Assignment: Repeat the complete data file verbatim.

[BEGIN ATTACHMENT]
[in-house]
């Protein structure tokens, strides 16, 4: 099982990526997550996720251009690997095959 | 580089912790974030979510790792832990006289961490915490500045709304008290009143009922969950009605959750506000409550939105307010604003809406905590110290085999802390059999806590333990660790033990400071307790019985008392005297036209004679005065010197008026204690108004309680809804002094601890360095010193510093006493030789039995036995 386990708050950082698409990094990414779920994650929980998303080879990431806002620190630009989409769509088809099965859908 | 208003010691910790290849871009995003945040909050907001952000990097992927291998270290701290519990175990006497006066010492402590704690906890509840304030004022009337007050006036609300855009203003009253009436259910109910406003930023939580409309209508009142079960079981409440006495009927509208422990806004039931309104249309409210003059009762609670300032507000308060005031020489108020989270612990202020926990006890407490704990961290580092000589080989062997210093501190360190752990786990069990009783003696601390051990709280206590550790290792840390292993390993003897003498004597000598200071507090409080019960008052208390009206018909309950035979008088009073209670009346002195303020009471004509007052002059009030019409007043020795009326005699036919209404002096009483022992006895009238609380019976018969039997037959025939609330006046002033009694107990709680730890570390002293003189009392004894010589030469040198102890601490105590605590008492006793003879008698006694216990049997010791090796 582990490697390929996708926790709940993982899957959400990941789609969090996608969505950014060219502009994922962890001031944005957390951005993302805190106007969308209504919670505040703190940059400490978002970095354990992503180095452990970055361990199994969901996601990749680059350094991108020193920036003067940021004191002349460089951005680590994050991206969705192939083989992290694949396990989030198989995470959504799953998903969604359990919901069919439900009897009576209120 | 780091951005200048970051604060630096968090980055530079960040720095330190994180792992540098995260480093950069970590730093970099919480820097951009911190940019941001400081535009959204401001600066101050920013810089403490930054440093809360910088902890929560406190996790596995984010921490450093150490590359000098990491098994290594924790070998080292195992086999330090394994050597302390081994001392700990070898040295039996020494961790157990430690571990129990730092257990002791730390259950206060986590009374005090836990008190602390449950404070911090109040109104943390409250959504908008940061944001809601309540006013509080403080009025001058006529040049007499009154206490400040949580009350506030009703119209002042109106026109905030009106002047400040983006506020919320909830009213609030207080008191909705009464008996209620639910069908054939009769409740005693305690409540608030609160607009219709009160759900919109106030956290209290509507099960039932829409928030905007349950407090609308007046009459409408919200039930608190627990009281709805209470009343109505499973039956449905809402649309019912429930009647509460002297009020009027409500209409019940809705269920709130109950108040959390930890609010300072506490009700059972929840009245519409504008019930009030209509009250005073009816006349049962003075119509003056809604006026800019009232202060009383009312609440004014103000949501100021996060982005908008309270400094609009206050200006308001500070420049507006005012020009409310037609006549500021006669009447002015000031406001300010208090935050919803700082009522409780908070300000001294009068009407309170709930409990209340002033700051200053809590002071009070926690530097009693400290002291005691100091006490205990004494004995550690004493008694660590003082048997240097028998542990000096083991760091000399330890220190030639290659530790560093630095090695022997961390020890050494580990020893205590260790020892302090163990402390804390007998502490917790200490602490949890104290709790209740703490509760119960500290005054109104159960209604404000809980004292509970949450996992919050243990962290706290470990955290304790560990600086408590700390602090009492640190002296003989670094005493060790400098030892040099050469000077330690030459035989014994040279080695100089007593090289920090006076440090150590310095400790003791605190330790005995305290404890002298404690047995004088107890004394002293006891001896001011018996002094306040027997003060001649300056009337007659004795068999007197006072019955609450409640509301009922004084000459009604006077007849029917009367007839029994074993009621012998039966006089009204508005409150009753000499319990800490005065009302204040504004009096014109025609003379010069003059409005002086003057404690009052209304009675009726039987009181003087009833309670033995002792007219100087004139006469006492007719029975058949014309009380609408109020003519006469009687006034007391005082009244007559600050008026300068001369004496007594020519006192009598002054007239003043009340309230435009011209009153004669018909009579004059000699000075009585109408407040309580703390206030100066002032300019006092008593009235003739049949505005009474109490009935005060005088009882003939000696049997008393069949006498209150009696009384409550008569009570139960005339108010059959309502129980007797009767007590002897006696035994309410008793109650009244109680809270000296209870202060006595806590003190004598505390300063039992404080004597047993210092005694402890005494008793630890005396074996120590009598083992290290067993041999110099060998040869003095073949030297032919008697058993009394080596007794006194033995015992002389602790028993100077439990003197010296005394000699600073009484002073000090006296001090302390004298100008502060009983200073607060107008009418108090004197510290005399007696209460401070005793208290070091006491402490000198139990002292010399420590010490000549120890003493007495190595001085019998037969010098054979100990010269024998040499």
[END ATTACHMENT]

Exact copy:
[in-house]
């Protein structure tokens, strides 16, 4: 099982990526997550996720251009690997095959 | 580089912790974030979510790792832990006289961490915490500045709304008290009143009922969950009605959750506000409550939105307010604003809406905590110290085999802390059999806590333990660790033990400071307790019985008392005297036209004679005065010197008026204690108004309680809804002094601890360095010193510093006493030789039995036995 386990708050950082698409990094990414779920994650929980998303080879990431806002620190630009989409769509088809099965859908 | 208003010691910790290849871009995003945040909050907001952000990097992927291998270290701290519990175990006497006066010492402590704690906890509840304030004022009337007050006036609300855009203003009253009436259910109910406003930023939580409309209508009142079960079981409440006495009927509208422990806004039931309104249309409210003059009762609670300032507000308060005031020489108020989270612990202020926990006890407490704990961290580092000589080989062997210093501190360190752990786990069990009783003696601390051990709280206590550790290792840390292993390993003897003498004597000598200071507090409080019960008052208390009206018909309950035979008088009073209670009346002195303020009471004509007052002059009030019409007043020795009326005699036919209404002096009483022992006895009238609380019976018969039997037959025939609330006046002033009694107990709680730890570390002293003189009392004894010589030469040198102890601490105590605590008492006793003879008698006694216990049997010791090796 582990490697390929996708926790709940993982899957959400990941789609969090996608969505950014060219502009994922962890001031944005957390951005993302805190106007969308209504919670505040703190940059400490978002970095354990992503180095452990970055361990199994969901996601990749680059350094991108020193920036003067940021004191002349460089951005680590994050991206969705192939083989992290694949396990989030198989995470959504799953998903969604359990919901069919439900009897009576209120 | 780091951005200048970051604060630096968090980055530079960040720095330190994180792992540098995260480093950069970590730093970099919480820097951009911190940019941001400081535009959204401001600066101050920013810089403490930054440093809360910088902890929560406190996790596995984010921490450093150490590359000098990491098994290594924790070998080292195992086999330090394994050597302390081994001392700990070898040295039996020494961790157990430690571990129990730092257990002791730390259950206060986590009374005090836990008190602390449950404070911090109040109104943390409250959504908008940061944001809601309540006013509080403080009025001058006529040049007499009154206490400040949580009350506030009703119209002042109106026109905030009106002047400040983006506020919320909830009213609030207080008191909705009464008996209620639910069908054939009769409740005693305690409540608030609160607009219709009160759900919109106030956290209290509507099960039932829409928030905007349950407090609308007046009459409408919200039930608190627990009281709805209470009343109505499973039956449905809402649309019912429930009647509460002297009020009027409500209409019940809705269920709130109950108040959390930890609010300072506490009700059972929840009245519409504008019930009030209509009250005073009816006349049962003075119509003056809604006026800019009232202060009383009312609440004014103000949501100021996060982005908008309270400094609009206050200006308001500070420049507006005012020009409310037609006549500021006669009447002015000031406001300010208090935050919803700082009522409780908070300000001294009068009407309170709930409990209340002033700051200053809590002071009070926690530097009693400290002291005691100091006490205990004494004995550690004493008694660590003082048997240097028998542990000096083991760091000399330890220190030639290659530790560093630095090695022997961390020890050494580990020893205590260790020892302090163990402390804390007998502490917790200490602490949890104290709790209740703490509760119960500290005054109104159960209604404000809980004292509970949450996992919050243990962290706290470990955290304790560990600086408590700390602090009492640190002296003989670094005493060790400098030892040099050469000077330690030459035989014994040279080695100089007593090289920090006076440090150590310095400790003791605190330790005995305290404890002298404690047995004088107890004394002293006891001896001011018996002094306040027997003060001649300056009337007659004795068999007197006072019955609450409640509301009922004084000459009604006077007849029917009367007839029994074993009621012998039966006089009204508005409150009753000499319990800490005065009302204040504004009096014109025609003379010069003059409005002086003057404690009052209304009675009726039987009181003087009833309670033995002792007219100087004139006469006492007719029975058949014309009380609408109020003519006469009687006034007391005082009244007559600050008026300068001369004496007594020519006192009598002054007239003043009340309230435009011209009153004669018909009579004059000699000075009585109408407040309580703390206030100066002032300019006092008593009235003739049949505005009474109490009935005060005088009882003939000696049997008393069949006498209150009696009384409550008569009570139960005339108010059959309502129980007797009767007590002897006696035994309410008793109650009244109680809270000296209870202060006595806590003190004598505390300063039992404080004597047993210092005694402890005494008793630890005396074996120590009598083992290290067993041999110099060998040869003095073949030297032919008697058993009394080596007794006194033995015992002389602790028993100077439990003197010296005394000699600073009484002073000090006296001090302390004298100008502060009983200073607060107008009418108090004197510290005399007696209460401070005793208290070091006491402490000198139990002292010399420590010490000549120890003493007495190595001085019998037969010098054979100990010269024998040499």